For the reader who shops in the Kindle store and has a specific book or author in mind, their first step is to type in the author’s name or the book’s title into the search bar. Even when they don’t have the complete name or full title (or even the correct name or title), Amazon’s search engine is very good at finding the best possible matches. In fact, one of the things that distinguishes Amazon from other online retailers is how good its search engine is at delivering good matches even when the user searches using incomplete or inaccurate information. For example, if a reader is trying to find my book, Maids of Misfortune and puts “Maids” and “San Francisco” in the search bar, my book will show up. Or, if they put “Locke” and “Maids” into the search bar, my books will be the first match offered.

What the author can do to help ensure their books are found:

It is important for the author to realize that, as clever as Amazon’s smart search engine is, it can only work if it has good author-provided information to work with. Authors should therefore be consistent in how they provide Amazon with information when they (or their publishers or distributors) add their books to Amazon and the Kindle Store. For indie authors this means when they enter the information as part of the process of uploading a book into the Kindle Store through KDP (Kindle Direct Publishing).

It is particularly important to be consistent in how you enter your own name and the titles of your books. For example, if you use a middle initial for your author name on your book cover, use that middle initial on all of your book covers (and all editions). Make sure all editions of a book have identical titles. For example, don’t drop the subtitle from the print edition of your book, and don’t include a volume number for one book and omit the volume number for other books in the series. If you are consistent this will strengthen the chances your books will be found—and you won’t run the risk of confusing the reader—particularly if there are authors and books with similar names and titles.

You should also set up your Author page through Author Central, making sure that all of your books in all formats are listed on that page. Doing this correctly will ensure that, when a reader searches for your name, they will get a link to your Author Page as well as links to your individual books. By making sure your Author Page is complete––with a picture, short biography, and a list of all your books––you will make it easier for readers to identify that you are indeed the author they were looking for, and make it easy for them to see all your books––not just the specific books they know about.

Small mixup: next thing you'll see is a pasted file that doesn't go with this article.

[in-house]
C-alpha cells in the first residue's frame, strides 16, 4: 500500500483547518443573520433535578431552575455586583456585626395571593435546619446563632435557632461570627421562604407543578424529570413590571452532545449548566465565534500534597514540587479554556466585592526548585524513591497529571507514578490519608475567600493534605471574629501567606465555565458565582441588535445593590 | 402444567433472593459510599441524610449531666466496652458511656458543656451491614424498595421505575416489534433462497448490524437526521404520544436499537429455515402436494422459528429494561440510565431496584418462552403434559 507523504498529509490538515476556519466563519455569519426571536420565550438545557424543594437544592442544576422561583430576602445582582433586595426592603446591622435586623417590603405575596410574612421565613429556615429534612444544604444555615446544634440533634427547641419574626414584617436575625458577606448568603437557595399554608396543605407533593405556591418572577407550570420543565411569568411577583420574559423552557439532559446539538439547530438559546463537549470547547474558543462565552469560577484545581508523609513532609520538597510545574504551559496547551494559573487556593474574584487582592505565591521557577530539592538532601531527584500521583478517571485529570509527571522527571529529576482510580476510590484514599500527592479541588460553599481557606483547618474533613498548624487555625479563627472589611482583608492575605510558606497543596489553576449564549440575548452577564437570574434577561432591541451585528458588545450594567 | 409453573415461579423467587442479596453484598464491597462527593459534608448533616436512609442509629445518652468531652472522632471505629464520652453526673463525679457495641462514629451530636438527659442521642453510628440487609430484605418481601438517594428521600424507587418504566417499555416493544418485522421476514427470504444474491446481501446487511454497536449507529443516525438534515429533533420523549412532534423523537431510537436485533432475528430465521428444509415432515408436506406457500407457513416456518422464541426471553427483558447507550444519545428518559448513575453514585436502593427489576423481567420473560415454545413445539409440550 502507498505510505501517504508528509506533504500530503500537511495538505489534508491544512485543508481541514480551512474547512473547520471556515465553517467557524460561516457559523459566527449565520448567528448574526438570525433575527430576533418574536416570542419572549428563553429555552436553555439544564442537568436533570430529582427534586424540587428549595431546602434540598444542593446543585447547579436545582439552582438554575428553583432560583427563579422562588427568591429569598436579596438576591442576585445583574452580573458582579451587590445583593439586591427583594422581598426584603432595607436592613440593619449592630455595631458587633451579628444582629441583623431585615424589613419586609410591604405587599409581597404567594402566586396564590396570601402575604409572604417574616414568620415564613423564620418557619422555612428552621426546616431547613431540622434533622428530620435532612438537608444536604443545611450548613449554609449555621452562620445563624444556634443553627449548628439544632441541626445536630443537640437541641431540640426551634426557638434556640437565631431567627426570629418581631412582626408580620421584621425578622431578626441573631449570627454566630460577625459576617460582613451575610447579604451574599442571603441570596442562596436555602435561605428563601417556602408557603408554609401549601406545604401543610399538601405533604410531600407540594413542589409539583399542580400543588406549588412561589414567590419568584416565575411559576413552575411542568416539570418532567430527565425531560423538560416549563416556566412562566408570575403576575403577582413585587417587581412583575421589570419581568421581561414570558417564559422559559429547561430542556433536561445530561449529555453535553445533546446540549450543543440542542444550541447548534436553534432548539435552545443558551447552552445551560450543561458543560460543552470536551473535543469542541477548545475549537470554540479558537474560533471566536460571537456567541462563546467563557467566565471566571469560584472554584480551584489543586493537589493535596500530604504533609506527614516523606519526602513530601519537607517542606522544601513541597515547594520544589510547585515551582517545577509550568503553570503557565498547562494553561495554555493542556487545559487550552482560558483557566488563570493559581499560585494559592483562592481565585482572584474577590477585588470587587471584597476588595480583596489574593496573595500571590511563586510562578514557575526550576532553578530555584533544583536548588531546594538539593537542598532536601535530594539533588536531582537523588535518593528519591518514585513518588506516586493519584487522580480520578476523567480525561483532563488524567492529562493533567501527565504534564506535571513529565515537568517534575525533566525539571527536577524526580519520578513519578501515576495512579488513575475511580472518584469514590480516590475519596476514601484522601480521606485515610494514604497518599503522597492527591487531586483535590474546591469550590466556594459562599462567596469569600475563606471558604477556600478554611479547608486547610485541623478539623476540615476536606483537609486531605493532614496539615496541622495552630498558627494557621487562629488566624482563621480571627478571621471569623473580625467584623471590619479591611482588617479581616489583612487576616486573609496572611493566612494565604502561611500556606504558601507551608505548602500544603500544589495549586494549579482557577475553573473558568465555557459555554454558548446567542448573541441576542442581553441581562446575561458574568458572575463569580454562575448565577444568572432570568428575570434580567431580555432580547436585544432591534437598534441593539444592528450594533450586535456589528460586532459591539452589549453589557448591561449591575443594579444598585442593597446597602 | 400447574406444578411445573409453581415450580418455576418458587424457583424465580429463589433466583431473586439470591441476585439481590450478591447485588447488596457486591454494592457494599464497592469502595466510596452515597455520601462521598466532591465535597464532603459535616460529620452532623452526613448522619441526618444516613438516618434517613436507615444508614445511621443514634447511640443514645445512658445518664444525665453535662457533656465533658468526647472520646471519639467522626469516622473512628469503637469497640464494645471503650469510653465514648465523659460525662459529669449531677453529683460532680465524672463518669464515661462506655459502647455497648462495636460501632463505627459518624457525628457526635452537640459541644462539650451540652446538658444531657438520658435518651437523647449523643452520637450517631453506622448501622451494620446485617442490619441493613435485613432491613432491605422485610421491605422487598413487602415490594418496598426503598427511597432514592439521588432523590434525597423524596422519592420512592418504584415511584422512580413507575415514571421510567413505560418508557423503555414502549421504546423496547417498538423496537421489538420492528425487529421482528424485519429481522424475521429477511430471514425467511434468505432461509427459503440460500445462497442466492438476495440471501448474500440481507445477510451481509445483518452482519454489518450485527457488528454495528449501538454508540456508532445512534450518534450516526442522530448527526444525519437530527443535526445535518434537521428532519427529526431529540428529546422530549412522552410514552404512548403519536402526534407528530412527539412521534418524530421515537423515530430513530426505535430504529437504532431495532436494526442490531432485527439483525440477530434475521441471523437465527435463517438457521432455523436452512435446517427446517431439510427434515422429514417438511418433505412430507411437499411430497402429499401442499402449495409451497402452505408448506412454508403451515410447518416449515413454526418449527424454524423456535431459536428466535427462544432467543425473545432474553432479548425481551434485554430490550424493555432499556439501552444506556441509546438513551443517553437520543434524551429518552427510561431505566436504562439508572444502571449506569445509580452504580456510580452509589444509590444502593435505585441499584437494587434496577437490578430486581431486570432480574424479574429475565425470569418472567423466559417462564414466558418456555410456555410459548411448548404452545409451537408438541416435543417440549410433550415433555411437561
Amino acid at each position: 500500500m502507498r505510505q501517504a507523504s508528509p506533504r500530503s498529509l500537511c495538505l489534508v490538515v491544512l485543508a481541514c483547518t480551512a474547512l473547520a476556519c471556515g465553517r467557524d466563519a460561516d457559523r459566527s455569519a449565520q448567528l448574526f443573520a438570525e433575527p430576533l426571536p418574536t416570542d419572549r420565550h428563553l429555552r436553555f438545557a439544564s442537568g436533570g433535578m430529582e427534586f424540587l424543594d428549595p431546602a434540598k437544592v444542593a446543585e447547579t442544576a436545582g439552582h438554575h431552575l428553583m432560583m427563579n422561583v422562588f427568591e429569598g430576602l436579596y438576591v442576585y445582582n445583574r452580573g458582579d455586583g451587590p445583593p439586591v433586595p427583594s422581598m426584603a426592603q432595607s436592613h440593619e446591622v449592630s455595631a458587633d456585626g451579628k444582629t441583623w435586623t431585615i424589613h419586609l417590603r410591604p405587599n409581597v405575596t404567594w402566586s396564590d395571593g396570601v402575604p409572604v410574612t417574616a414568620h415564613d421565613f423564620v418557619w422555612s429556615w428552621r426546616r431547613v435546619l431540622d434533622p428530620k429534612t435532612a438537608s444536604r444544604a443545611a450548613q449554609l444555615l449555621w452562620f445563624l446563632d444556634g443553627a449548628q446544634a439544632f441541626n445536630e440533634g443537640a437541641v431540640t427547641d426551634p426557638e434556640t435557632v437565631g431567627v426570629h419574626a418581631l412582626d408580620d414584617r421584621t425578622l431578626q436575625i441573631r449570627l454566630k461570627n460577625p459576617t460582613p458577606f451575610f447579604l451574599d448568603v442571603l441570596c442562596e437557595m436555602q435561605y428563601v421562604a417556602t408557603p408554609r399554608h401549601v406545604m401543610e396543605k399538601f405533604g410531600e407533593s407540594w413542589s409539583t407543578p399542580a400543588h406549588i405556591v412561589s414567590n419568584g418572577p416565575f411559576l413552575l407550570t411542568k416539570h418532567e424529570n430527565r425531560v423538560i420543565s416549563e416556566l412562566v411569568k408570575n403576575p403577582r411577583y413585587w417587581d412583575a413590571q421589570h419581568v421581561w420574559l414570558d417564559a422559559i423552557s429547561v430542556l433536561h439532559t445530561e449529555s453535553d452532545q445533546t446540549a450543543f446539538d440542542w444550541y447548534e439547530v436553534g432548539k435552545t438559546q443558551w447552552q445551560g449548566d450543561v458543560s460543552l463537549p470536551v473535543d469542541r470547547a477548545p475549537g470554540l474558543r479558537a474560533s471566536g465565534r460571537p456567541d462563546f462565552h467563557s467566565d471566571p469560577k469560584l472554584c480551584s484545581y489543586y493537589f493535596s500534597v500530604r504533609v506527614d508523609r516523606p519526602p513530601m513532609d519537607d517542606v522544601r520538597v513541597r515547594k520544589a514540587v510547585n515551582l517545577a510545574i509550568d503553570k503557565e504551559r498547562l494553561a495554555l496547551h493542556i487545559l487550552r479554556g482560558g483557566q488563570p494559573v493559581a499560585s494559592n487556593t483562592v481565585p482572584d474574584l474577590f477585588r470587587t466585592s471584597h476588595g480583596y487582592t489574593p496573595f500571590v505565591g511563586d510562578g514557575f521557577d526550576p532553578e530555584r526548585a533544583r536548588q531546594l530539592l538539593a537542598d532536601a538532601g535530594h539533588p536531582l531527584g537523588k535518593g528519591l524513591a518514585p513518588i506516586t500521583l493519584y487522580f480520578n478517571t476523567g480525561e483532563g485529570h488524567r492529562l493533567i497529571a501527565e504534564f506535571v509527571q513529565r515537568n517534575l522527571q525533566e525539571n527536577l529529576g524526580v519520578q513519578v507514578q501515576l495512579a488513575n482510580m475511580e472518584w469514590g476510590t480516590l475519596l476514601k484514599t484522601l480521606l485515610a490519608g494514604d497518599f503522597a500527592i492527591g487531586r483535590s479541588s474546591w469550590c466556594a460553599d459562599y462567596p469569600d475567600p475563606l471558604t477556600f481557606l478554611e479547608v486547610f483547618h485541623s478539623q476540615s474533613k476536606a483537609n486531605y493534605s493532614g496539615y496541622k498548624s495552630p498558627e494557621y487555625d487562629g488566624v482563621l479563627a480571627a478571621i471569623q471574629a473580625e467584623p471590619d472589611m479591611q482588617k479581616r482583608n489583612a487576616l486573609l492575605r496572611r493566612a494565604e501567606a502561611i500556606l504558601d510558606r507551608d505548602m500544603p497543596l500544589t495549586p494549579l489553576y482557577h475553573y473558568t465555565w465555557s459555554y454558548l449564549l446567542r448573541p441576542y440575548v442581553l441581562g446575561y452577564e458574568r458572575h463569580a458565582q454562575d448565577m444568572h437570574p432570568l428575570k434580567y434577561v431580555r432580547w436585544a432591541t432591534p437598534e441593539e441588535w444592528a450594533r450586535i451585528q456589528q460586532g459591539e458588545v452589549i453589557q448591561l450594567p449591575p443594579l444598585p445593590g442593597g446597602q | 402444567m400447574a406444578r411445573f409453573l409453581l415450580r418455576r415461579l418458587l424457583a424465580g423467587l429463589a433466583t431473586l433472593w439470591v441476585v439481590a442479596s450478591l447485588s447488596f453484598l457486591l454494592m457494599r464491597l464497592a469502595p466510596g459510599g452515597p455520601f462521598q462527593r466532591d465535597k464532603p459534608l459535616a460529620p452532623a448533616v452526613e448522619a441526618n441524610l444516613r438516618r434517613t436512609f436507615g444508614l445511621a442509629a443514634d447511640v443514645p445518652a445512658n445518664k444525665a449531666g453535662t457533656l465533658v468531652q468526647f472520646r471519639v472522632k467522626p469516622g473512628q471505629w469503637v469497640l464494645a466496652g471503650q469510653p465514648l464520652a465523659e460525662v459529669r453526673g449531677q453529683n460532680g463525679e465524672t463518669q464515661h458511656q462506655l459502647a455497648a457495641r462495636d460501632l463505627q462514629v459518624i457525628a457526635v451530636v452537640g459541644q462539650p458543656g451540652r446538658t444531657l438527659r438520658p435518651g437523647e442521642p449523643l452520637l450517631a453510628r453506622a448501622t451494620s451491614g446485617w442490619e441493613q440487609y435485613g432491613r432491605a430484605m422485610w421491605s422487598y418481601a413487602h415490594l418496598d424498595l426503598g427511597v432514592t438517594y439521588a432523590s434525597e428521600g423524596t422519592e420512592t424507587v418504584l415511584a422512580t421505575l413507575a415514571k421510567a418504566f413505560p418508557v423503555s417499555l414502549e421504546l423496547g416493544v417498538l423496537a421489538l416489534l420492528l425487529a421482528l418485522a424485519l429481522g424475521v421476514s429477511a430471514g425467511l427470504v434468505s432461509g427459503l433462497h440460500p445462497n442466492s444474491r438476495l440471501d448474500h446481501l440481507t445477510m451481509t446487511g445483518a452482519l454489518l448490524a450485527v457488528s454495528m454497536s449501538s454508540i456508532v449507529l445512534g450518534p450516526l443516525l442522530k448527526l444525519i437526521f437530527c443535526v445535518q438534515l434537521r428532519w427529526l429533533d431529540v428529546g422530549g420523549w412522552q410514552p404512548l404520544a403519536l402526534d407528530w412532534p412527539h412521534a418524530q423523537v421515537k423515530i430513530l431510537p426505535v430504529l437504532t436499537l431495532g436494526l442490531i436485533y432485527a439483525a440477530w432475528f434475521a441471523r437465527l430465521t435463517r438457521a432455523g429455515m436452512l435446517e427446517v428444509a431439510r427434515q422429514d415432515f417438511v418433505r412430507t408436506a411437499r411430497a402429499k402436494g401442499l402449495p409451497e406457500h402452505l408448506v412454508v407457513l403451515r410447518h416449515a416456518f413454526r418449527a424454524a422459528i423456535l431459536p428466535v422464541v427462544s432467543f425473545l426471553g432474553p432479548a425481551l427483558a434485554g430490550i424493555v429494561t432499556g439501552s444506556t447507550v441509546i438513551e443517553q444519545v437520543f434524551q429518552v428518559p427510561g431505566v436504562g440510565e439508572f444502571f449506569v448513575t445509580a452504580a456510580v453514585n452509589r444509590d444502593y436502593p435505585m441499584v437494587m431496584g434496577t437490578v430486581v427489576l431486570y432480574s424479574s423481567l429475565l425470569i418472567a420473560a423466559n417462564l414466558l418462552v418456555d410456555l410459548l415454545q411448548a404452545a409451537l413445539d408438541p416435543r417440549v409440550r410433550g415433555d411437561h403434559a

Readers who are simply browsing for certain kinds of books:

Readers will also use the search bar to find books on specific topics or books of a particular type. Again the Amazon search capabilities are very helpful. Say, for instance, a reader is interested in a novel about the “Knights Templar”—and they put the words “Knights Templar” into the search bar. A drop down menu will come up with a list of suggestions. If they click on Knights Templar––historical fiction, they will see 147 books, all fiction.

What an author can do to ensure their books are found:

An author who has written an historical novel about the Knights Templar would obviously want to make sure that their books showed up on this list. There are two sure-fire ways to do this. First, put the words “Knights Templar” in the book’s title. Second, use “Knights Templar” as one of the 7 keywords (actually, key phrases) Amazon permits an author (or their publisher) to enter into the keywords field when uploading the book into the Kindle store through KDP.

There is also evidence that using keywords in the book’s product description helps—although using the keyword only in the description does not seem to help as much as entering it in the Keywords field. For example, I use the word “clairvoyant” in my product descriptions (but not in my titles or keyword list) and my books don’t show up if you put the word “clairvoyant” into the search bar. However, having a keyword in the product description in addition to having the same keyword in a title or among the designated keywords may push the book higher in the search-results list, which is ordered by “relevance.”